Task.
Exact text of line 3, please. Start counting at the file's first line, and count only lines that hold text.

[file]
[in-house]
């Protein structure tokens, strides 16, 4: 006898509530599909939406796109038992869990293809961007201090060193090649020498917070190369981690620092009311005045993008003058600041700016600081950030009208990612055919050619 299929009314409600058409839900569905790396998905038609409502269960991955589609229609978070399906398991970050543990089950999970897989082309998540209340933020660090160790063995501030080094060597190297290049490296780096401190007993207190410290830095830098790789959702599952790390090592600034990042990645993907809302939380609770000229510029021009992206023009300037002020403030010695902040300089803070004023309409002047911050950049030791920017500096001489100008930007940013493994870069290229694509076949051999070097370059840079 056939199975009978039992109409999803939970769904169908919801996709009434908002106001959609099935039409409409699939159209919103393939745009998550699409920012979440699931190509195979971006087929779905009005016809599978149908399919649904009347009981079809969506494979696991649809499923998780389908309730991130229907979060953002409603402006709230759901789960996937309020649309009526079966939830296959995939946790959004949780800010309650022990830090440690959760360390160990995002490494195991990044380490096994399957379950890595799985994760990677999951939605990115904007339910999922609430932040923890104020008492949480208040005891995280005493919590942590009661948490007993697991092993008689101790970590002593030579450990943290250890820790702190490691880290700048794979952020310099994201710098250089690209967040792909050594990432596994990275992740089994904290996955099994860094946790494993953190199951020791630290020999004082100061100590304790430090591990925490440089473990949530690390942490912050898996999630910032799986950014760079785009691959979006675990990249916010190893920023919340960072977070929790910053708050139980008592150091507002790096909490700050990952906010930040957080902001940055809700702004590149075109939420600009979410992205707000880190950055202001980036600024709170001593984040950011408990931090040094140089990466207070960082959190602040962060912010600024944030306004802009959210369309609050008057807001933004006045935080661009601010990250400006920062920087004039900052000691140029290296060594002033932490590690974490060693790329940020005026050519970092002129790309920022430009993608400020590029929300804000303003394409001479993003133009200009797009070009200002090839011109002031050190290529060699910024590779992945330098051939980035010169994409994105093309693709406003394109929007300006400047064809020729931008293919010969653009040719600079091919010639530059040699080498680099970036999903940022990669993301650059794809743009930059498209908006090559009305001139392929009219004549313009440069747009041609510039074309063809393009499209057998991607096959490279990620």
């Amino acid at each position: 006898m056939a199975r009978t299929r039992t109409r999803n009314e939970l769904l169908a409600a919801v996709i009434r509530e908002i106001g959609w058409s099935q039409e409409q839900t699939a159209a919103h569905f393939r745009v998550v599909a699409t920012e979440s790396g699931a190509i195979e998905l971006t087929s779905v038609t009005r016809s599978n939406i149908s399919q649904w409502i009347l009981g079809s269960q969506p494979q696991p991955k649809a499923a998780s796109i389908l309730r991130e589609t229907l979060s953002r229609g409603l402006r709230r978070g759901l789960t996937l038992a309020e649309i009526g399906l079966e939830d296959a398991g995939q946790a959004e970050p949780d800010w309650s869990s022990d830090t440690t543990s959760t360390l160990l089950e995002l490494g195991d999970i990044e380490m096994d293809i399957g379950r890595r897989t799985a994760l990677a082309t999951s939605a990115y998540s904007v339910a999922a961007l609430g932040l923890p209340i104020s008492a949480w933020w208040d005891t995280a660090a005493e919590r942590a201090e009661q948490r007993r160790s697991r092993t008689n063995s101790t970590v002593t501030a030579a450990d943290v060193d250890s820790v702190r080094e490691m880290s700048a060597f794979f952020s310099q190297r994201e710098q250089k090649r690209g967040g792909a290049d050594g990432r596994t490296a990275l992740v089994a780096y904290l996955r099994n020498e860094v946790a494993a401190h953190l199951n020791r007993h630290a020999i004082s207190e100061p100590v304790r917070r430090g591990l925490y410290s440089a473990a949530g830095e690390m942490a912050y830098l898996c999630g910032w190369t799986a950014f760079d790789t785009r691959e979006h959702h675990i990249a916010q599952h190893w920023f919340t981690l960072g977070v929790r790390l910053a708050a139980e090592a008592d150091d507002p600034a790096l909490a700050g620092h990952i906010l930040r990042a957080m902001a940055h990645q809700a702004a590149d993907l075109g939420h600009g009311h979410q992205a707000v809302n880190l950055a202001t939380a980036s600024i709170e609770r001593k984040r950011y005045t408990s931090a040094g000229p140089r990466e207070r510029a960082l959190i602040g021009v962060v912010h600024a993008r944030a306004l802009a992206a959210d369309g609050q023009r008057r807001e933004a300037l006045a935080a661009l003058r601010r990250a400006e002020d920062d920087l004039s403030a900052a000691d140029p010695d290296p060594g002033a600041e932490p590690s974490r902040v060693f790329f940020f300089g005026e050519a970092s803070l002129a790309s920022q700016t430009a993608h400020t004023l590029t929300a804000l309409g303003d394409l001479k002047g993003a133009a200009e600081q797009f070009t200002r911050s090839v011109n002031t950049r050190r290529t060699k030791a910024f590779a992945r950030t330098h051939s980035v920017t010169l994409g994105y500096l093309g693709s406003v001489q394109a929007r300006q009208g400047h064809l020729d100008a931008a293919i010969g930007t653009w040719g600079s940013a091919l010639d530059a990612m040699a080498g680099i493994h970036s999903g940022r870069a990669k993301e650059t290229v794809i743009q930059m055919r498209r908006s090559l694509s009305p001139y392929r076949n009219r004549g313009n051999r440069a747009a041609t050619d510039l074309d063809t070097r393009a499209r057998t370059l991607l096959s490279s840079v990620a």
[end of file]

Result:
């Amino acid at each position: 006898m056939a199975r009978t299929r039992t109409r999803n009314e939970l769904l169908a409600a919801v996709i009434r509530e908002i106001g959609w058409s099935q039409e409409q839900t699939a159209a919103h569905f393939r745009v998550v599909a699409t920012e979440s790396g699931a190509i195979e998905l971006t087929s779905v038609t009005r016809s599978n939406i149908s399919q649904w409502i009347l009981g079809s269960q969506p494979q696991p991955k649809a499923a998780s796109i389908l309730r991130e589609t229907l979060s953002r229609g409603l402006r709230r978070g759901l789960t996937l038992a309020e649309i009526g399906l079966e939830d296959a398991g995939q946790a959004e970050p949780d800010w309650s869990s022990d830090t440690t543990s959760t360390l160990l089950e995002l490494g195991d999970i990044e380490m096994d293809i399957g379950r890595r897989t799985a994760l990677a082309t999951s939605a990115y998540s904007v339910a999922a961007l609430g932040l923890p209340i104020s008492a949480w933020w208040d005891t995280a660090a005493e919590r942590a201090e009661q948490r007993r160790s697991r092993t008689n063995s101790t970590v002593t501030a030579a450990d943290v060193d250890s820790v702190r080094e490691m880290s700048a060597f794979f952020s310099q190297r994201e710098q250089k090649r690209g967040g792909a290049d050594g990432r596994t490296a990275l992740v089994a780096y904290l996955r099994n020498e860094v946790a494993a401190h953190l199951n020791r007993h630290a020999i004082s207190e100061p100590v304790r917070r430090g591990l925490y410290s440089a473990a949530g830095e690390m942490a912050y830098l898996c999630g910032w190369t799986a950014f760079d790789t785009r691959e979006h959702h675990i990249a916010q599952h190893w920023f919340t981690l960072g977070v929790r790390l910053a708050a139980e090592a008592d150091d507002p600034a790096l909490a700050g620092h990952i906010l930040r990042a957080m902001a940055h990645q809700a702004a590149d993907l075109g939420h600009g009311h979410q992205a707000v809302n880190l950055a202001t939380a980036s600024i709170e609770r001593k984040r950011y005045t408990s931090a040094g000229p140089r990466e207070r510029a960082l959190i602040g021009v962060v912010h600024a993008r944030a306004l802009a992206a959210d369309g609050q023009r008057r807001e933004a300037l006045a935080a661009l003058r601010r990250a400006e002020d920062d920087l004039s403030a900052a000691d140029p010695d290296p060594g002033a600041e932490p590690s974490r902040v060693f790329f940020f300089g005026e050519a970092s803070l002129a790309s920022q700016t430009a993608h400020t004023l590029t929300a804000l309409g303003d394409l001479k002047g993003a133009a200009e600081q797009f070009t200002r911050s090839v011109n002031t950049r050190r290529t060699k030791a910024f590779a992945r950030t330098h051939s980035v920017t010169l994409g994105y500096l093309g693709s406003v001489q394109a929007r300006q009208g400047h064809l020729d100008a931008a293919i010969g930007t653009w040719g600079s940013a091919l010639d530059a990612m040699a080498g680099i493994h970036s999903g940022r870069a990669k993301e650059t290229v794809i743009q930059m055919r498209r908006s090559l694509s009305p001139y392929r076949n009219r004549g313009n051999r440069a747009a041609t050619d510039l074309d063809t070097r393009a499209r057998t370059l991607l096959s490279s840079v990620a």